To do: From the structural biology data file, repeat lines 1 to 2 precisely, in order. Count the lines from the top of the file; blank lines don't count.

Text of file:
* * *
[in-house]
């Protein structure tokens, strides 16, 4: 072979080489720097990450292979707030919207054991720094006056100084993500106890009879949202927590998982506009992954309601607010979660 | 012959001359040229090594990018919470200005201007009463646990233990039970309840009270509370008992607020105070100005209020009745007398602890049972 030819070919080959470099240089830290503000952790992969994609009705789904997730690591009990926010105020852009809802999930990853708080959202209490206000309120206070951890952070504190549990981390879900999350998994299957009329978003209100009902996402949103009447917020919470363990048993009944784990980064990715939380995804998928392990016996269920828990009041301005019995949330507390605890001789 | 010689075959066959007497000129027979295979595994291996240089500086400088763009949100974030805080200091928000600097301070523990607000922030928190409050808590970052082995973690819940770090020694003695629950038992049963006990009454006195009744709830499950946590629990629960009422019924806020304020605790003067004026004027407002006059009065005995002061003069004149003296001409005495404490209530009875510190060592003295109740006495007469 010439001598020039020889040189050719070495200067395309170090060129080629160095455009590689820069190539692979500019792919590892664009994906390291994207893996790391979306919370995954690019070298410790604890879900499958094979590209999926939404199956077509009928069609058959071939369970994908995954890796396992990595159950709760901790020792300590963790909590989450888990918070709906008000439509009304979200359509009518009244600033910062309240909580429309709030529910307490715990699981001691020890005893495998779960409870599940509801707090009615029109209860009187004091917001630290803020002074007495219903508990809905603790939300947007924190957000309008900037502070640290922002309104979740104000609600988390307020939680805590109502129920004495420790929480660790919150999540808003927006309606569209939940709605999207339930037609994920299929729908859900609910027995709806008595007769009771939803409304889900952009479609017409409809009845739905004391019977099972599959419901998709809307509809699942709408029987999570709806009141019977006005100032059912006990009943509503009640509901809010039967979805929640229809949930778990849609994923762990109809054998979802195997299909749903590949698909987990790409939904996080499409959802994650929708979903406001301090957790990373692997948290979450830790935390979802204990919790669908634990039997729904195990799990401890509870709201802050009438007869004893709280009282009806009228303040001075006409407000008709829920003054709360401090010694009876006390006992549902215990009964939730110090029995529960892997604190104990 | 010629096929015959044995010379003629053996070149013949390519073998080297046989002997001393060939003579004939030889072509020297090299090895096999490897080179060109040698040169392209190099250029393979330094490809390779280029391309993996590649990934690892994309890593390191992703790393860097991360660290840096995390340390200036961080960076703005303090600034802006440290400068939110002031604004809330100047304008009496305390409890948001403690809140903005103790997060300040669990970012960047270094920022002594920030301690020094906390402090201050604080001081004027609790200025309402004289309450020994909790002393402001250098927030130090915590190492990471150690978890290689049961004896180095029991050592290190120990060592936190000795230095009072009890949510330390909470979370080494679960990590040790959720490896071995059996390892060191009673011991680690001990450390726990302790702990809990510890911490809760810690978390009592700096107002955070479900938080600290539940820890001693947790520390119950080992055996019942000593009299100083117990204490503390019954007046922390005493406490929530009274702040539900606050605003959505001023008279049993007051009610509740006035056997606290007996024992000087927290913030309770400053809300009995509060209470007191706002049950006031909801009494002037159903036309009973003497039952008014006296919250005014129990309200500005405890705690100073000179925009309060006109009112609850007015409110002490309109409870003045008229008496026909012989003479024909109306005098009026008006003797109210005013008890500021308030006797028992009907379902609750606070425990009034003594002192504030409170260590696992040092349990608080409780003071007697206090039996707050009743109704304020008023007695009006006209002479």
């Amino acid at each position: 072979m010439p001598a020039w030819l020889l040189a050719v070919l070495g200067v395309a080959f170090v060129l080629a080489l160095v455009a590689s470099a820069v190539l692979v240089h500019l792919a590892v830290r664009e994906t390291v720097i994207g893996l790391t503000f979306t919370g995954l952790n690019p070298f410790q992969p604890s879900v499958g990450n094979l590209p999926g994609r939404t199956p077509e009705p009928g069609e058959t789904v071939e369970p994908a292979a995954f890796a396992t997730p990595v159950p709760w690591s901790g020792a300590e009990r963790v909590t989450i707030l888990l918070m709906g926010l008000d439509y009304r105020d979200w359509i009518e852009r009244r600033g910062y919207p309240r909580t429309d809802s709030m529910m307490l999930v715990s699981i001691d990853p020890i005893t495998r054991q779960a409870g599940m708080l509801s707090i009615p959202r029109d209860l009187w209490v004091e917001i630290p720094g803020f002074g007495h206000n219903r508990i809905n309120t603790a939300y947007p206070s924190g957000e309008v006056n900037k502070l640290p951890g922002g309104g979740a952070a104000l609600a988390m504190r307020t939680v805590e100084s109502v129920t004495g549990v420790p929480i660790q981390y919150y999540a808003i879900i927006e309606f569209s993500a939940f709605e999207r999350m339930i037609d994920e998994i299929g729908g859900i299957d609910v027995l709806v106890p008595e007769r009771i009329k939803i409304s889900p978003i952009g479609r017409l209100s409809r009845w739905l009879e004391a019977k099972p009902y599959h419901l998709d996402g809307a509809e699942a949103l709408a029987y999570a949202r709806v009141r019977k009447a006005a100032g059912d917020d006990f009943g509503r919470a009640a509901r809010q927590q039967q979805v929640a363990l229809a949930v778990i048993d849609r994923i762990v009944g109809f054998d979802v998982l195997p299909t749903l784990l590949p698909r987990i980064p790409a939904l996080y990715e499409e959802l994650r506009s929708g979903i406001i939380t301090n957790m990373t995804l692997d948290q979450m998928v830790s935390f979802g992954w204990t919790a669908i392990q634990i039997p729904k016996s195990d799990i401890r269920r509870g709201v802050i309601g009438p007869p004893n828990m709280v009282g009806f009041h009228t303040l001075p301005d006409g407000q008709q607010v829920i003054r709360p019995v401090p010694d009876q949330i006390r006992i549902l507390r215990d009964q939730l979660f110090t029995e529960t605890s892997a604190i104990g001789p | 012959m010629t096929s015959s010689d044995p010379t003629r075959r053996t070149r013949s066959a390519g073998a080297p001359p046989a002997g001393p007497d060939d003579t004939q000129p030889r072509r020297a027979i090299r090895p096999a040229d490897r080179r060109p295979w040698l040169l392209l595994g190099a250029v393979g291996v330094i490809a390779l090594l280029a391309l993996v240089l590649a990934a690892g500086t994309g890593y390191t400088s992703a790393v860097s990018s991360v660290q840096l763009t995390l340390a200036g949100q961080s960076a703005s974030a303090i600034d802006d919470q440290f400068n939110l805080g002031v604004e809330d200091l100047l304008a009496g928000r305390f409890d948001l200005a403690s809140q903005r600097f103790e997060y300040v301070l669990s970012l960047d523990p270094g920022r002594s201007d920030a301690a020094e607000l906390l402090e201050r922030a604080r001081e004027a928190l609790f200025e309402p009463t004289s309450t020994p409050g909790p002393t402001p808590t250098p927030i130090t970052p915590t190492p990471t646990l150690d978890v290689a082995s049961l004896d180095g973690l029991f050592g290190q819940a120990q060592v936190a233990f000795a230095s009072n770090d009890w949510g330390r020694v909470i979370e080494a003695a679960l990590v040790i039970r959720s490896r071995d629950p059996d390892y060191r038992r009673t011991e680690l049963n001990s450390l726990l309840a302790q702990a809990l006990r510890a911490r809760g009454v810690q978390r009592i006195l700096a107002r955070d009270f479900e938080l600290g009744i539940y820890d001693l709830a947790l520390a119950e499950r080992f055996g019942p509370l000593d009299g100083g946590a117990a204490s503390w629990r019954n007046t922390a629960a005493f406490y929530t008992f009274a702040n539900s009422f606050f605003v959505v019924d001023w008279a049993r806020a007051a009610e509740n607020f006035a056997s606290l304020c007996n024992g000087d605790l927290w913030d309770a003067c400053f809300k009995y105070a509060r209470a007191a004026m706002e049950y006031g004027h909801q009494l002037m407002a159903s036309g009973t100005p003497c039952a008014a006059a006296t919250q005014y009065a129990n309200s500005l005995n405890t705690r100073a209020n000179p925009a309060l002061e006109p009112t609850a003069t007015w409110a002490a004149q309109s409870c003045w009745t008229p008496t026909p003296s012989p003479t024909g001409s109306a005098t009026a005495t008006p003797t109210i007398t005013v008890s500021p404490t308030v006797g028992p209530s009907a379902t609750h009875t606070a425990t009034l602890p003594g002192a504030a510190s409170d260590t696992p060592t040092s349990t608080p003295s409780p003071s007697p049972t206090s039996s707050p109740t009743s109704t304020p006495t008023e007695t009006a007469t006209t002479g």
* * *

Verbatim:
[in-house]
């Protein structure tokens, strides 16, 4: 072979080489720097990450292979707030919207054991720094006056100084993500106890009879949202927590998982506009992954309601607010979660 | 012959001359040229090594990018919470200005201007009463646990233990039970309840009270509370008992607020105070100005209020009745007398602890049972 030819070919080959470099240089830290503000952790992969994609009705789904997730690591009990926010105020852009809802999930990853708080959202209490206000309120206070951890952070504190549990981390879900999350998994299957009329978003209100009902996402949103009447917020919470363990048993009944784990980064990715939380995804998928392990016996269920828990009041301005019995949330507390605890001789 | 010689075959066959007497000129027979295979595994291996240089500086400088763009949100974030805080200091928000600097301070523990607000922030928190409050808590970052082995973690819940770090020694003695629950038992049963006990009454006195009744709830499950946590629990629960009422019924806020304020605790003067004026004027407002006059009065005995002061003069004149003296001409005495404490209530009875510190060592003295109740006495007469 010439001598020039020889040189050719070495200067395309170090060129080629160095455009590689820069190539692979500019792919590892664009994906390291994207893996790391979306919370995954690019070298410790604890879900499958094979590209999926939404199956077509009928069609058959071939369970994908995954890796396992990595159950709760901790020792300590963790909590989450888990918070709906008000439509009304979200359509009518009244600033910062309240909580429309709030529910307490715990699981001691020890005893495998779960409870599940509801707090009615029109209860009187004091917001630290803020002074007495219903508990809905603790939300947007924190957000309008900037502070640290922002309104979740104000609600988390307020939680805590109502129920004495420790929480660790919150999540808003927006309606569209939940709605999207339930037609994920299929729908859900609910027995709806008595007769009771939803409304889900952009479609017409409809009845739905004391019977099972599959419901998709809307509809699942709408029987999570709806009141019977006005100032059912006990009943509503009640509901809010039967979805929640229809949930778990849609994923762990109809054998979802195997299909749903590949698909987990790409939904996080499409959802994650929708979903406001301090957790990373692997948290979450830790935390979802204990919790669908634990039997729904195990799990401890509870709201802050009438007869004893709280009282009806009228303040001075006409407000008709829920003054709360401090010694009876006390006992549902215990009964939730110090029995529960892997604190104990 | 010629096929015959044995010379003629053996070149013949390519073998080297046989002997001393060939003579004939030889072509020297090299090895096999490897080179060109040698040169392209190099250029393979330094490809390779280029391309993996590649990934690892994309890593390191992703790393860097991360660290840096995390340390200036961080960076703005303090600034802006440290400068939110002031604004809330100047304008009496305390409890948001403690809140903005103790997060300040669990970012960047270094920022002594920030301690020094906390402090201050604080001081004027609790200025309402004289309450020994909790002393402001250098927030130090915590190492990471150690978890290689049961004896180095029991050592290190120990060592936190000795230095009072009890949510330390909470979370080494679960990590040790959720490896071995059996390892060191009673011991680690001990450390726990302790702990809990510890911490809760810690978390009592700096107002955070479900938080600290539940820890001693947790520390119950080992055996019942000593009299100083117990204490503390019954007046922390005493406490929530009274702040539900606050605003959505001023008279049993007051009610509740006035056997606290007996024992000087927290913030309770400053809300009995509060209470007191706002049950006031909801009494002037159903036309009973003497039952008014006296919250005014129990309200500005405890705690100073000179925009309060006109009112609850007015409110002490309109409870003045008229008496026909012989003479024909109306005098009026008006003797109210005013008890500021308030006797028992009907379902609750606070425990009034003594002192504030409170260590696992040092349990608080409780003071007697206090039996707050009743109704304020008023007695009006006209002479």